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Beginners - Aero

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Beginners Aero

Beginners guide for fixed wing flying

with 2 stroke / 4 stroke engines.


Obviously the first thing you need to do is choose a model, preferably a Trainer.

I have listed 3 choices below to get you started.


1.      Buy a second-hand Trainer which is already made and ready to go. This has many advantages, the first being reduced cost, but mainly it gets you up and running quickly, it is usually a model that has already been flown, tested and should be ok, but will need to be checked over by an experienced flyer.  


2.      Buy an ARTF Trainer - Almost Ready To Fly. These are normally purchased ready covered and about 80 to 95% made, a bit of assembly and gluing is required, but this is usually minimal, after this is done you need to fit the engine and radio gear. One of the main advantages of taking the ARTF route, is that you get a sense of satisfaction, knowing that you have assembled your own plane, in a relatively short period of time.


3.      Start with a kit or a plan and build your own, and learn from scratch the finer points of model making and assembly, a big plus of this action is that you learn how a model is made and where its weaknesses and strengths are etc, a negative to this is that it obviously takes much longer to get your model ready to fly.

If you do choose the "starting from scratch" course of action, then you will need         many more tools for making the model, a few examples are shown below.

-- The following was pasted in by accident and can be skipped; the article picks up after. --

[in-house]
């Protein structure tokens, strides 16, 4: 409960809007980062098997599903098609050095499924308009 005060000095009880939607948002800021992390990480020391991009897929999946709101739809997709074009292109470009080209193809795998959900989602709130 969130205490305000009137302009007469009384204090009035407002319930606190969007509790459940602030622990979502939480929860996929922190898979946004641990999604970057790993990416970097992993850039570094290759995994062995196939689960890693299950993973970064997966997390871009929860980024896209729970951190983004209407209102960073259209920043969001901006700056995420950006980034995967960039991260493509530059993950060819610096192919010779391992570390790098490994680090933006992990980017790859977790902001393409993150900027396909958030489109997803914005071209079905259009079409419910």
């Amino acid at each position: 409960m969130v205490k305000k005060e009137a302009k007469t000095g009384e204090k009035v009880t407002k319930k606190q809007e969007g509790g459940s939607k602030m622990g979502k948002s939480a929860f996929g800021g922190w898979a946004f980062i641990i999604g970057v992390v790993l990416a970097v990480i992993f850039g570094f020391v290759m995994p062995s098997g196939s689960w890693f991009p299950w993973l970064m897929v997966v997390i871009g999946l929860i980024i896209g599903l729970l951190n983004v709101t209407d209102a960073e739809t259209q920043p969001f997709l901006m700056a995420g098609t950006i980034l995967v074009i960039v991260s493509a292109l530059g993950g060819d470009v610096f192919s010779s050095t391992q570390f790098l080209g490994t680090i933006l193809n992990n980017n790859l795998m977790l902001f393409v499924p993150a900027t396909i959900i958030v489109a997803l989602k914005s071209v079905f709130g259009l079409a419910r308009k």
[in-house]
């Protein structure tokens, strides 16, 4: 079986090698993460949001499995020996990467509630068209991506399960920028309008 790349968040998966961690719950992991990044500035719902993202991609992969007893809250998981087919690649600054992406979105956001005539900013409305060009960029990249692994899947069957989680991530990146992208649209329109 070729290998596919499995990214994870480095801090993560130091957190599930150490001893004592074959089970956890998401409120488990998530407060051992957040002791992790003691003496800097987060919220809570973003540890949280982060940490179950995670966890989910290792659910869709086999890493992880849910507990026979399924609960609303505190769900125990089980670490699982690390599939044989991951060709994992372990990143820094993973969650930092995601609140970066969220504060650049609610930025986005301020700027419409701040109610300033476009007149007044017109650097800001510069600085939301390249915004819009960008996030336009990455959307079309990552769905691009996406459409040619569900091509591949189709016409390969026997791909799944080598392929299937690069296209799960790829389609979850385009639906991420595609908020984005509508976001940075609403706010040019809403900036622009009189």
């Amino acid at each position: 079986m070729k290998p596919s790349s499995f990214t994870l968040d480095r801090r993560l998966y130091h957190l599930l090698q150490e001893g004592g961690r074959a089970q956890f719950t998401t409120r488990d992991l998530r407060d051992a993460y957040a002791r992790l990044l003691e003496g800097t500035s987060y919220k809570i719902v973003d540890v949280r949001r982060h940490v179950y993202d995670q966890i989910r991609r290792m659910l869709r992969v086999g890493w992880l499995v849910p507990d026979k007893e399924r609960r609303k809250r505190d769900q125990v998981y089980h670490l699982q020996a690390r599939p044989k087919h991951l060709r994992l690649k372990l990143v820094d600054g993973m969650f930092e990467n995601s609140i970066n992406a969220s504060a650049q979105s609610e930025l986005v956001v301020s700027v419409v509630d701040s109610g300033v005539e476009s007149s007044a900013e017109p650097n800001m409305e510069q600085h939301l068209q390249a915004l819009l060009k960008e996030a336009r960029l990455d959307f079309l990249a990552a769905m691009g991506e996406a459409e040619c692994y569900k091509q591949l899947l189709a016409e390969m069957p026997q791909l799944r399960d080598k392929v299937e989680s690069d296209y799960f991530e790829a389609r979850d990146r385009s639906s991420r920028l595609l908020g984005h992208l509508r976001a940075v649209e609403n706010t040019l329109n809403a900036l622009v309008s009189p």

• Modeler's craft knife
  • Steel rule,
  • Sand-paper, wet-and-dry
  • Drills
  • Various glues and adhesives
  • Cutting mat and flat modeling board
  • Covering iron, pins, and more.

This is not an exhaustive list but gives you an idea of some of the tools required to make your own model.

Suggested equipment and tools for your first model are as follows:

  • Trainer with a recommended engine size of 0.42 - 0.48 cu in
  • Four function R/C system (transmitter and receiver) operating three primary controls (rudder, aileron, and elevator) plus the engine throttle. 
  • 4 Branded servo’s, Futaba, Jr, Hitec etc
  • 4.8 volt receiver battery
  • On / off switch
  • Small and Large flat bladed screwdrivers
  • Small and Large Phillips type screwdrivers
  • Glow Clip or Power Panel
  • Prop nut spanner
  • 12 volt Main Battery
  • Fuel Pump, and of course, some good fuel.

More advice! - Join a BMFA affiliated Flying club (hopefully ours), so that you can learn to fly correctly and safely, you will also pickup useful information and tips by doing this.

Braunstone Park Flyers use a “Buddy Box” system of training for learners, this system is widely recognized by flying clubs worldwide, this is the easiest and safest way for a beginner to start flying, and allows the student to learn quickly and confidently, without the fear of crashing.

Remember learning to fly model aircraft is very very difficult if you are trying to do it alone. It can be a lot easier than you may think. Join our flying club, the Braunstone Park Flyers.

Our club is happy to offer newcomers a trial lesson on one of our dual control training aircraft, and advise you on suitable equipment to buy.

Happy Flying! 

Beginners Page added by Dave.



Braunstone Park Flyers, Dave & Ashley 2006